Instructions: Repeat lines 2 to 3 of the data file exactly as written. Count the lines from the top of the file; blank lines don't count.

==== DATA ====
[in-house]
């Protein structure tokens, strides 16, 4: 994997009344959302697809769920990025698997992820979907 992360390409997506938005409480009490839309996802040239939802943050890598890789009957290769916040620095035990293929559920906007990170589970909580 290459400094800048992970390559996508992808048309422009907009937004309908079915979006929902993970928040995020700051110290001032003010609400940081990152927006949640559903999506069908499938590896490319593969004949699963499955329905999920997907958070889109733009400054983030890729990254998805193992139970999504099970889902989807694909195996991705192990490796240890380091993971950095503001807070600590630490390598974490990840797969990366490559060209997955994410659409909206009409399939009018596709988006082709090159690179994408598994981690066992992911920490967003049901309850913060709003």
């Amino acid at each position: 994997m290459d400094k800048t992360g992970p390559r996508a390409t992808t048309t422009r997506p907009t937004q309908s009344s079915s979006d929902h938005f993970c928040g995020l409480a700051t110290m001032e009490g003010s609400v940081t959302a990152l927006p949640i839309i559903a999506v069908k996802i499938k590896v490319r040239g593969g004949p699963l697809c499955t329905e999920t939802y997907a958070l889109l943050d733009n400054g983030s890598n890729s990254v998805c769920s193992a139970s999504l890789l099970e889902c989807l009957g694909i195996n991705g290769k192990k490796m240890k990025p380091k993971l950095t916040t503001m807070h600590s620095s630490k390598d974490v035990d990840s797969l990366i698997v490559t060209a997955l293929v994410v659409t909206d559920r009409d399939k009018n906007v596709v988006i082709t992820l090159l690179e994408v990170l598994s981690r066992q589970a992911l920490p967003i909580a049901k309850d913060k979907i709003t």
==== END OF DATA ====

């Protein structure tokens, strides 16, 4: 994997009344959302697809769920990025698997992820979907 992360390409997506938005409480009490839309996802040239939802943050890598890789009957290769916040620095035990293929559920906007990170589970909580 290459400094800048992970390559996508992808048309422009907009937004309908079915979006929902993970928040995020700051110290001032003010609400940081990152927006949640559903999506069908499938590896490319593969004949699963499955329905999920997907958070889109733009400054983030890729990254998805193992139970999504099970889902989807694909195996991705192990490796240890380091993971950095503001807070600590630490390598974490990840797969990366490559060209997955994410659409909206009409399939009018596709988006082709090159690179994408598994981690066992992911920490967003049901309850913060709003």
């Amino acid at each position: 994997m290459d400094k800048t992360g992970p390559r996508a390409t992808t048309t422009r997506p907009t937004q309908s009344s079915s979006d929902h938005f993970c928040g995020l409480a700051t110290m001032e009490g003010s609400v940081t959302a990152l927006p949640i839309i559903a999506v069908k996802i499938k590896v490319r040239g593969g004949p699963l697809c499955t329905e999920t939802y997907a958070l889109l943050d733009n400054g983030s890598n890729s990254v998805c769920s193992a139970s999504l890789l099970e889902c989807l009957g694909i195996n991705g290769k192990k490796m240890k990025p380091k993971l950095t916040t503001m807070h600590s620095s630490k390598d974490v035990d990840s797969l990366i698997v490559t060209a997955l293929v994410v659409t909206d559920r009409d399939k009018n906007v596709v988006i082709t992820l090159l690179e994408v990170l598994s981690r066992q589970a992911l920490p967003i909580a049901k309850d913060k979907i709003t």